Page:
Cassandra Corrigan is ranked #39 of 69

I'm an International Peace and Conflict Resolution student with Arcadia University as well as a member of the LGBT community.

My Recent Supporters:

  • m s.
  • Sydney B.
  • Bonnie R.
  • Marta M.
  • Omar B.
  • Jeffrey P.
  • Shannon S.
  • Sam G.
  • Art R.
  • Edie P.
  • See all supporters

My political story

My activism started with issues facing LGBT issues, and soon spread to other campaigns such as the Black Lives Matter movement and intersectional feminism through blogging on tumblr.

Why I deserve a Netroots Nation Scholarship

My goal through my university's IPCR program is to find ways to help those in nations with corrupt or unstable governments, those people who the Peace Corps will not reach because of safety concerns, such as those in Palestine or Egypt. However, it is a lot easier to focus on this when I don't have to worry about academic finances, and every little bit helps. Despite having a large scholarship from my school, it covers less than half my current tuition, and in the coming school year tuition is likely to be raised.

What first inspired me to get involved

A close family member came out as gay my freshman year of high school, and it really kickstarted my activism. The same year I was one of the founding members of my school's GSA (the first in our conservative school district), all thanks to that person for giving me the push I needed.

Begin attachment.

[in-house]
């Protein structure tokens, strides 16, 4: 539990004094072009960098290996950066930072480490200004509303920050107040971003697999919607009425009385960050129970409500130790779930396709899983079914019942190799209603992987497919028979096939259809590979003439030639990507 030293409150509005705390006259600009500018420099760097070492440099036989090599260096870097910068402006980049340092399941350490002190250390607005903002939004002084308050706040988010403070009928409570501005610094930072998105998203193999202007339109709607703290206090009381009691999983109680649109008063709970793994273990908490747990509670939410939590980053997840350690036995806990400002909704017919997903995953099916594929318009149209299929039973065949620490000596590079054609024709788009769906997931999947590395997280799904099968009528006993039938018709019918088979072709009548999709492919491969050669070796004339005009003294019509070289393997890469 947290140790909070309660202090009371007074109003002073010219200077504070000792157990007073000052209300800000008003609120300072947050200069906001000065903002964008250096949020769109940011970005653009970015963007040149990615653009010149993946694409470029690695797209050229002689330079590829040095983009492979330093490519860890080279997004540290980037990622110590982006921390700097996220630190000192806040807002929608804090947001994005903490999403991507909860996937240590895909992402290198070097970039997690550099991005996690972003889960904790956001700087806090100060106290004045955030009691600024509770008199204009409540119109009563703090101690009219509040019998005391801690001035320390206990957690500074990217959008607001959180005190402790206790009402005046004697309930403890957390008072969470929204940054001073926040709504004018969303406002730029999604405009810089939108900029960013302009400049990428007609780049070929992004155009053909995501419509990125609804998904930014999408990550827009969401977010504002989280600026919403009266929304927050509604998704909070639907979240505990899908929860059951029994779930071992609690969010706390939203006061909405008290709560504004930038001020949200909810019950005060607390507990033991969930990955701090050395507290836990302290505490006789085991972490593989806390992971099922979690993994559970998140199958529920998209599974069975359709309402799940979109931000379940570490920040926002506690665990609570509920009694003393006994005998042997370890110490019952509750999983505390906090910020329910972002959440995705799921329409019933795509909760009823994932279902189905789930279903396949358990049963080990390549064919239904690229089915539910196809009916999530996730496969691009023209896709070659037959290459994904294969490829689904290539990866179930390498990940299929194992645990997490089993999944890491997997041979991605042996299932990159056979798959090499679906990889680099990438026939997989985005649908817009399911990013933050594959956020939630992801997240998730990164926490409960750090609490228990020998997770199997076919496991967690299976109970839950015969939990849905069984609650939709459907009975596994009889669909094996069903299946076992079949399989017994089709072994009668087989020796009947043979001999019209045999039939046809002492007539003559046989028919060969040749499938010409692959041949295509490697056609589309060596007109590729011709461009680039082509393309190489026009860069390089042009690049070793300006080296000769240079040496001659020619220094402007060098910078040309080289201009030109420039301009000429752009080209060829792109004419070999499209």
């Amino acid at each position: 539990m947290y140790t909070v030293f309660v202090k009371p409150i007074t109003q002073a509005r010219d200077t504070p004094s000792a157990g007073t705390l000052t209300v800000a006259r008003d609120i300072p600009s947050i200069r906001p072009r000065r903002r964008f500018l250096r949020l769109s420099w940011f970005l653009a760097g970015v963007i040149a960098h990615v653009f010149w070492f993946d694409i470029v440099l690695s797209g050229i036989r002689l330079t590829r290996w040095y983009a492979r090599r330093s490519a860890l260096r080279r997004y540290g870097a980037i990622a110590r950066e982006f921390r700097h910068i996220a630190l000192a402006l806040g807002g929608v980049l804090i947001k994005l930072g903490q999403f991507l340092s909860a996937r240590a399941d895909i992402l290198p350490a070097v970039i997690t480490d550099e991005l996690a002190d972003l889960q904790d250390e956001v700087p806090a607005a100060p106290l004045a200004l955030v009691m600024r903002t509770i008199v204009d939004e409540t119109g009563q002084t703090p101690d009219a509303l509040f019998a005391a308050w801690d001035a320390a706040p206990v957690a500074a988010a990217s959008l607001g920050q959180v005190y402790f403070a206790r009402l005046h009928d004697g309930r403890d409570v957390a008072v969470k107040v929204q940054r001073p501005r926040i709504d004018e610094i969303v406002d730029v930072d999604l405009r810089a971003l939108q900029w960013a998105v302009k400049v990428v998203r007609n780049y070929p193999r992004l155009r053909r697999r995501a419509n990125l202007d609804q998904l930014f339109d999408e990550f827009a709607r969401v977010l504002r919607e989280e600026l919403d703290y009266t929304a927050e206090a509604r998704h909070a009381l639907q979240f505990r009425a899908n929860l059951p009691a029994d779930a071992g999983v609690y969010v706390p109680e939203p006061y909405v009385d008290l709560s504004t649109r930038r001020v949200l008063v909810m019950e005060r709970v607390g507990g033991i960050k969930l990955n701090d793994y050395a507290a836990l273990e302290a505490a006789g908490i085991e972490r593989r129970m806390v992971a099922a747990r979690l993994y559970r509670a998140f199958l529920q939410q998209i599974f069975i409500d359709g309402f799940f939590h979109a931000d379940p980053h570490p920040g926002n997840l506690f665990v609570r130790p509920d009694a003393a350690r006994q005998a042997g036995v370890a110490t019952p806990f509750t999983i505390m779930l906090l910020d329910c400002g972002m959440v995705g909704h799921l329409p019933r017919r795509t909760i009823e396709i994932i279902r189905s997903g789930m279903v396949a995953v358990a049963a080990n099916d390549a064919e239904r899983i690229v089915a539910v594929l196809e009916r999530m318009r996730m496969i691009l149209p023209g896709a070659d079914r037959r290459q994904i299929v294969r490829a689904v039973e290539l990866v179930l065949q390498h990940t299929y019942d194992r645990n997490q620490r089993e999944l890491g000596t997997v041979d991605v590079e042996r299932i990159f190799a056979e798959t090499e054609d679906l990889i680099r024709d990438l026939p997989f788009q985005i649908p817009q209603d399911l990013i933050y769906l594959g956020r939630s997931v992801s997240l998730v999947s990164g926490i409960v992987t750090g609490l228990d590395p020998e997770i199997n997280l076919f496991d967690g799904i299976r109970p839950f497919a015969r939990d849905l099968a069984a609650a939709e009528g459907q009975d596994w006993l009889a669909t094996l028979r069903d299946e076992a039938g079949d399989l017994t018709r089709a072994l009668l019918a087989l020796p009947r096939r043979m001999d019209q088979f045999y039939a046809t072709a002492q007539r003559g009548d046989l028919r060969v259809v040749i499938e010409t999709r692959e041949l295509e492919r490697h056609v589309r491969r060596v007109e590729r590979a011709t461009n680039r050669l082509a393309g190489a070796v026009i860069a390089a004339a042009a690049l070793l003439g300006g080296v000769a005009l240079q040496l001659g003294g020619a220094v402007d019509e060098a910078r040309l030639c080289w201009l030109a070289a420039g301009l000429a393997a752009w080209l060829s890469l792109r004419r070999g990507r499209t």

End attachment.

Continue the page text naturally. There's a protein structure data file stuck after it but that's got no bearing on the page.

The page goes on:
The blog post I am most proud of

Last year, my school district banned the use of GLSEN Safe-Zone signs. Despite having anxiety and a stutter, I decided to give the board a piece of my mind after the first meeting on the subject ended with the board's attorney saying that the signs would not be allowed as freedom of speech. The week before I had studied a Supreme Court Case that said otherwise, and felt that I had to bring it to their attention, even though the attorney was a close friend of my father's.

More about my political involvement

In addition to DFA and supporting several other petition-based campaigns (UltraViolet, CREDOAction, etc), I'm also a student worker in my university's Office of Institutional Diversity, a Jump-Start Student Leader for the Gay Lesbian Straight Education Network, and a member of Amnesty International and the National Coalition Against Censorship.

How I've gotten others involved

My goal is to spread word of campaigns and issues in an open environment through blogging, writing, and digital organizing.

Why I think participation in the netroots is important

Today, there are two overlapping worlds: the physical and the digital one. While some people may think they are unrelated, things that go on in the digital world have massive impacts in the physical one. It's increasingly rare to find anyone with the time to sit down and write letters to government officials, but through netroots action, power is given back to those people. Now we can lobby politicians through the click of a button on a petition, or spread news to other activists in a tweet. When advocacy goes online, anything is possible.

My Twitter manifesto on online activism

Americans spend 23 hours a week online. Imagine how many opinions are created, minds changed, lessons learned, lives saved in that time.

If I could design a bumper sticker it would say:

Human Rights: "A tragedy at home = tragedy abroad."

My wild idea for a cool new action

Intalling Sanitary Pad Dispensers in Schools

I am a

Online Activist